I will always associate a good road trip with great BBQ. It doesn’t really matter if it’s a 45 minute drive or a cross country adventure, stopping at roadside barbecue joints is just as important and stopping for gas. This is certainly the case for an afternoon drive through South Carolina, where I went out of my way, diverging from I-85 to Business 85 for 10 minutes to experience what Carolina BBQ had to offer.
Carolina BBQ has the appearance of a typical country diner gone hog wild. Before you even enter the door, the neon hogs are lit up, and once you do cross the threshold into the dining room, no matter where you look, you can’t not find yourself gazing at pig paraphernalia on every wall. Perhaps part of the reason the cheesy signs are hoggin’ the wall are to prevent any of those reckless vegetarians from wandering in and causing kitchen havoc, but more importantly it gives you the feeling you’re among fellow gluttons (like an AA meeting held in a bar).
The menu was pretty giant and I wasn’t exactly sure what to order. But if you visit, you have to keep in mind it’s called ‘Carolina BBQ’ because the restaurant boasts Lexington style, hickory smoked pork. Since Lexington, North Carolina— nearly three hours away claims to be the barbecue capital of the world (don’t tell people in the rest of the south please), this should be considered a stamp of approval that the ribs should be fantastic.
However, ribs weren’t the only thing I was hankering for. The restaurant’s most popular item is their 16 hour slow cooked Chopped Barbecue Plate ($7.59), but also wanted a swath of the other food they had to offer. After all, everything in their pork plundering lair was telling me to eat more pig. After a few too many indecisive glances at their menu, I settled on the ‘Pig-Out Plate‘, which allows you to choose any two ($14.99) or three meats (17.99).
I chose the barbecue ribs and smoked turkey, which I haven’t seen on many bbq menus, but realized later the BBQ pork on the menu referred to pulled pork and I still needed to order the ribs separate. The plate also doesn’t give you the option to order the chopped barbecue, so although I was excited to order, I later felt I had missed out. The barbecue was great as I expected. The meat wasn’t falling off of the ribs, but it had great flavor and I liked the all important sauce the meat was glazed and lathered in. Besides the ribs and sweet tea though, everything else was average, including the sides of potato salad and Brunswick stew (no hash on the menu). Also, I know it’s pretty typical for a rib shack to serve you on styrofoam, but in this nice sit down spot, it still surprised me when everything came out in picnic style format.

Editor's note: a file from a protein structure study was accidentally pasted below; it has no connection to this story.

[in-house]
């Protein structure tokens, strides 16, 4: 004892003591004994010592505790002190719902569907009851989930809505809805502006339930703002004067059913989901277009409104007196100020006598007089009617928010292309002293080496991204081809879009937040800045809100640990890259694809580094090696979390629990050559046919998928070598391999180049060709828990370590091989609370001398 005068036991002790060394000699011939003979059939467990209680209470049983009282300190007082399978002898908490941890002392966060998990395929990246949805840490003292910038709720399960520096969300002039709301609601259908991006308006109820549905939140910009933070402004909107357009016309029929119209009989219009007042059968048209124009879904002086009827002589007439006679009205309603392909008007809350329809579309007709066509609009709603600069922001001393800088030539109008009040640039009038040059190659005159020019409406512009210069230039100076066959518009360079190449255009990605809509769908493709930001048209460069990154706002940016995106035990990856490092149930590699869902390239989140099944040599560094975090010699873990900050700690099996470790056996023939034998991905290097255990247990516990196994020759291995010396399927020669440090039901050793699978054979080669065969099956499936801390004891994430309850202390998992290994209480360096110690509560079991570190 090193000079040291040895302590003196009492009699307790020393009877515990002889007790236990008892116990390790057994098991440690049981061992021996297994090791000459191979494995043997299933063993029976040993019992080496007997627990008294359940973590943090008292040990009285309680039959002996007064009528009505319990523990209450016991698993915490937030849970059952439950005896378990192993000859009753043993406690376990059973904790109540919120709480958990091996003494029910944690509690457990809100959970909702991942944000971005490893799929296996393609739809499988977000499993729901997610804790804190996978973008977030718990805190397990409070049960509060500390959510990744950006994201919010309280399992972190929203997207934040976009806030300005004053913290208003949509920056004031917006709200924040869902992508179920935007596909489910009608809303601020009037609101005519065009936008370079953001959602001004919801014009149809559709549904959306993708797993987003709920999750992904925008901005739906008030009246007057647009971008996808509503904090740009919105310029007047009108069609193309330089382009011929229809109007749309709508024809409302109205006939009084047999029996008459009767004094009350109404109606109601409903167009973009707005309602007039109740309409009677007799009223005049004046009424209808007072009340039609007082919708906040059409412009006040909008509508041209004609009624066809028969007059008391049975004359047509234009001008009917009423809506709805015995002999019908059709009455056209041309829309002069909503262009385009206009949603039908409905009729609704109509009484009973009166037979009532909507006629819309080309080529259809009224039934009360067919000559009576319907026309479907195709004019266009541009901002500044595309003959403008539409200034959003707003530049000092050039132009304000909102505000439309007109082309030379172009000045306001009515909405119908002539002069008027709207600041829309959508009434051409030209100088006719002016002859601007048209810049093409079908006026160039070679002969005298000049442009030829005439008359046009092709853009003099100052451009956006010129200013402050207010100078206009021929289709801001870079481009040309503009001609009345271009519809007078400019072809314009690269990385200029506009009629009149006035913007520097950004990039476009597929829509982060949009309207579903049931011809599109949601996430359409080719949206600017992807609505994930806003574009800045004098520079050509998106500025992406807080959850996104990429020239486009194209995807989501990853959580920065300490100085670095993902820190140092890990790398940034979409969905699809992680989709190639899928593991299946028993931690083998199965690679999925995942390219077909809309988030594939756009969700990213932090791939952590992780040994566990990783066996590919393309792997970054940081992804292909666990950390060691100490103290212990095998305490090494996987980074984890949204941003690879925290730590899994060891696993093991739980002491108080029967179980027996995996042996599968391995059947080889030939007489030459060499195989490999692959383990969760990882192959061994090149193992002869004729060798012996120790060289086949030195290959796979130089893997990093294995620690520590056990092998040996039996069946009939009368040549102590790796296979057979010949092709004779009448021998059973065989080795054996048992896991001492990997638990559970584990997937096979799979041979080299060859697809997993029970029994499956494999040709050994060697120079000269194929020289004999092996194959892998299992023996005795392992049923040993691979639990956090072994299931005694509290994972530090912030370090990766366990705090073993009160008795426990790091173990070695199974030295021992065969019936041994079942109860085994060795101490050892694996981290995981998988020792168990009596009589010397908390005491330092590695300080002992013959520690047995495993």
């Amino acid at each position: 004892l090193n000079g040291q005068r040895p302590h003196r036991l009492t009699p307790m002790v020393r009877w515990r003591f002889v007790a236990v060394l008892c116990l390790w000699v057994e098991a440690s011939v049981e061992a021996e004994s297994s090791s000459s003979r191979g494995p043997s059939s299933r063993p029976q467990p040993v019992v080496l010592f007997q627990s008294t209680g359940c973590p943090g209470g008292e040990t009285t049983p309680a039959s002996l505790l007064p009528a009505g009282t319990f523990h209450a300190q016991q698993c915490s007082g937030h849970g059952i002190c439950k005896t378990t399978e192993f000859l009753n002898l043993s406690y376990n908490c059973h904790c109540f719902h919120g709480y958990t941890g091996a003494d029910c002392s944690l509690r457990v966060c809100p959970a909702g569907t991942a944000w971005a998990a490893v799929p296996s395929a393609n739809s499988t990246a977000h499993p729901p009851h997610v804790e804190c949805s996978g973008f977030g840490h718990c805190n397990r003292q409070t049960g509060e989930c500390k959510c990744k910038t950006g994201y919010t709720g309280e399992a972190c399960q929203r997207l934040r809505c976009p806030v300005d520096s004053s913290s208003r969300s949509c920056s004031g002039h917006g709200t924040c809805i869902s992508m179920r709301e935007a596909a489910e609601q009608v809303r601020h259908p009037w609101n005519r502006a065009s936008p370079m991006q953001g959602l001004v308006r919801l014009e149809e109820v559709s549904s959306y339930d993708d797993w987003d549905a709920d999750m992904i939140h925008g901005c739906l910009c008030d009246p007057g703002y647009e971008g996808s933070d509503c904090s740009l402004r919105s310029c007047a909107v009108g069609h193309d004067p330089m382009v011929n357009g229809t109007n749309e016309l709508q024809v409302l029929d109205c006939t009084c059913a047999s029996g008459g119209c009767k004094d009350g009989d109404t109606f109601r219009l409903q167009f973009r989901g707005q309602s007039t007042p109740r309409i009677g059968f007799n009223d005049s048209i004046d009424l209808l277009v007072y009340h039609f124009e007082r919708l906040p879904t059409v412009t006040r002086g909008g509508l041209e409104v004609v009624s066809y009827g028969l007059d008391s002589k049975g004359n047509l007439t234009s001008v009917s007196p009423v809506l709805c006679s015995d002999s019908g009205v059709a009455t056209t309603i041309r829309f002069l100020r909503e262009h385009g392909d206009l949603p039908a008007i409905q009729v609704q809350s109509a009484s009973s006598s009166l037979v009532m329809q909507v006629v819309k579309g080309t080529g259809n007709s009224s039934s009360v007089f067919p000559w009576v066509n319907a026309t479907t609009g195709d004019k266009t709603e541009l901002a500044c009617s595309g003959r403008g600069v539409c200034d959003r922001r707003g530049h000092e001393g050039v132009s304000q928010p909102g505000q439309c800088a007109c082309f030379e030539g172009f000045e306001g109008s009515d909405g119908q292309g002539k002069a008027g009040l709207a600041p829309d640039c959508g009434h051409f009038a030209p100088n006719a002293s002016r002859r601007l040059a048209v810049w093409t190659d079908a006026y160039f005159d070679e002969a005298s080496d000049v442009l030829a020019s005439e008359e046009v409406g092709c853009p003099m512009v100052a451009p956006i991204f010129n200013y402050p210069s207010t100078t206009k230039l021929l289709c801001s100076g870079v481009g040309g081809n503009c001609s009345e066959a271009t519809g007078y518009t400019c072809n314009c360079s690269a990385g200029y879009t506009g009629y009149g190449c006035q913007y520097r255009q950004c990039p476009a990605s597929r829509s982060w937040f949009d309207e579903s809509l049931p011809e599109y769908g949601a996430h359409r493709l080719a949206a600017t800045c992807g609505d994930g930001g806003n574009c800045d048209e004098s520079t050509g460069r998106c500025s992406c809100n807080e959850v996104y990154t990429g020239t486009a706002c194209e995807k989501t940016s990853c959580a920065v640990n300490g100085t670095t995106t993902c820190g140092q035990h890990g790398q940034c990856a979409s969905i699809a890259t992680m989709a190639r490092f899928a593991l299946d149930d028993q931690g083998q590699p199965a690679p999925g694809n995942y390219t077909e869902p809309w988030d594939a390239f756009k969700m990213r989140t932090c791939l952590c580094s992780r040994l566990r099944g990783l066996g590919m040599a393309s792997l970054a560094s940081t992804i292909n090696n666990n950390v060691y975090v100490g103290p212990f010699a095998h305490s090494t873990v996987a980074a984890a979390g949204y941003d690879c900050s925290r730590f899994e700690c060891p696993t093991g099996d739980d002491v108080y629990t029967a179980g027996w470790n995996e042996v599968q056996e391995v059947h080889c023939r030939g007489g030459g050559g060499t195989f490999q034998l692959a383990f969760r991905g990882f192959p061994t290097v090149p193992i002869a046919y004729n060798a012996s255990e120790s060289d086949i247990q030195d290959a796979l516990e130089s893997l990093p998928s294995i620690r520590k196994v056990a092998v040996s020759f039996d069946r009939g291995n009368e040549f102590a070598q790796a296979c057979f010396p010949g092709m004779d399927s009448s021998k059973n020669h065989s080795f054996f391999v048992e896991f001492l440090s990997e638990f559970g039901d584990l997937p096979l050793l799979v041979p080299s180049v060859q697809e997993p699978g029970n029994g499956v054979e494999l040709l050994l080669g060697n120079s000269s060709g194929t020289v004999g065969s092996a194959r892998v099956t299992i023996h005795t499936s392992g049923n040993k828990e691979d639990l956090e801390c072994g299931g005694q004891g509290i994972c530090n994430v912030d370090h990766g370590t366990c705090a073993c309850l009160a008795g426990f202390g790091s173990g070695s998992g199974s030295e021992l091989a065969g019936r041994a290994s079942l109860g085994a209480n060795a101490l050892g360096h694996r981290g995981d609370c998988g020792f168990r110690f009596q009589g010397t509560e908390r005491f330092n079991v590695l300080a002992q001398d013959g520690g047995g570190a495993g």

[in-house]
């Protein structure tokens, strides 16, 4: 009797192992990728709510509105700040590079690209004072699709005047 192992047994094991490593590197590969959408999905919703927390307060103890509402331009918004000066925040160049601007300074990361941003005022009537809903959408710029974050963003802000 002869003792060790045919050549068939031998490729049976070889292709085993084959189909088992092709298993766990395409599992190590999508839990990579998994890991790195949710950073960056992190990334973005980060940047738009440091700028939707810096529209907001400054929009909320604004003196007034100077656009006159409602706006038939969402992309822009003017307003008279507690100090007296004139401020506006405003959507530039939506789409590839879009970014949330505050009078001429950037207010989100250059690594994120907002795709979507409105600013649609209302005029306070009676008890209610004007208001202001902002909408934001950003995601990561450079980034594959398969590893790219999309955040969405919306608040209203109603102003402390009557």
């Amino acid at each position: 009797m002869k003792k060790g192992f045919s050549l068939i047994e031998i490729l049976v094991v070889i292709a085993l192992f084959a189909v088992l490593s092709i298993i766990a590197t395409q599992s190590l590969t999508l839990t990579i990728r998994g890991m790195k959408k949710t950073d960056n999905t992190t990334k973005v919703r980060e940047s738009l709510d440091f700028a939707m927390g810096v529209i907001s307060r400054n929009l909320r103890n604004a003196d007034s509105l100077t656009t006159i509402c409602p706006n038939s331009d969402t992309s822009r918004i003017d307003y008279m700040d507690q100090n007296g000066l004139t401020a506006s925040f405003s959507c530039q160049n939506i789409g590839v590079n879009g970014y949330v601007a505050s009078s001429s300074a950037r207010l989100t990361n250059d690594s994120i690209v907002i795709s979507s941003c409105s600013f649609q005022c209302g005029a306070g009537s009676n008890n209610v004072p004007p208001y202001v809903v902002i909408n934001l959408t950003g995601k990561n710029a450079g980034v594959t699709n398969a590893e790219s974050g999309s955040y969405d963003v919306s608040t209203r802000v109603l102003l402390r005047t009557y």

Ordering mishap aside, I thought the service was great for having one dude holding down the whole place. His name was Justin (I think) and he was waiting the few tables that were there and taking all the to-go orders phoning in constantly.
When I asked about dessert, he recommended the deep fried chocolate hush puppies, promising they weren’t too heavy. They turned out to be tiny, deep fried brownie bites, but had the appearance of mini-charcoal briquettes. I can’t tell if that was the intended look or not, but since they’re tasty (not to mention deliciously bizarre), I hope in the future they polish up their appearance with a dusting of powdered sugar or something to make them look more appetizing.
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Carolina BBQ is a quaint rib stop, which runs shy of being an epic detour. However, If you’re traveling I-85 and don’t mind going a bit out of your way, you can find Carolina BBQ in Spartanburg, South Carolina, just off of Business 85. For more directions visit their website at My Carolina BBQ. Also note that in the great interest of the pursuit of BBQ, I’ve added a few other interesting sounding places in the area to the map above, but all of them are more out of the way. This short list includes Pig Out, Pappy’s Old Fashioned BBQ, Southern Barbecue and the legendary Beacon Drive-In (which isn’t a BBQ place really, but would have been my first choice if I had time to go deeper towards Spartanburg).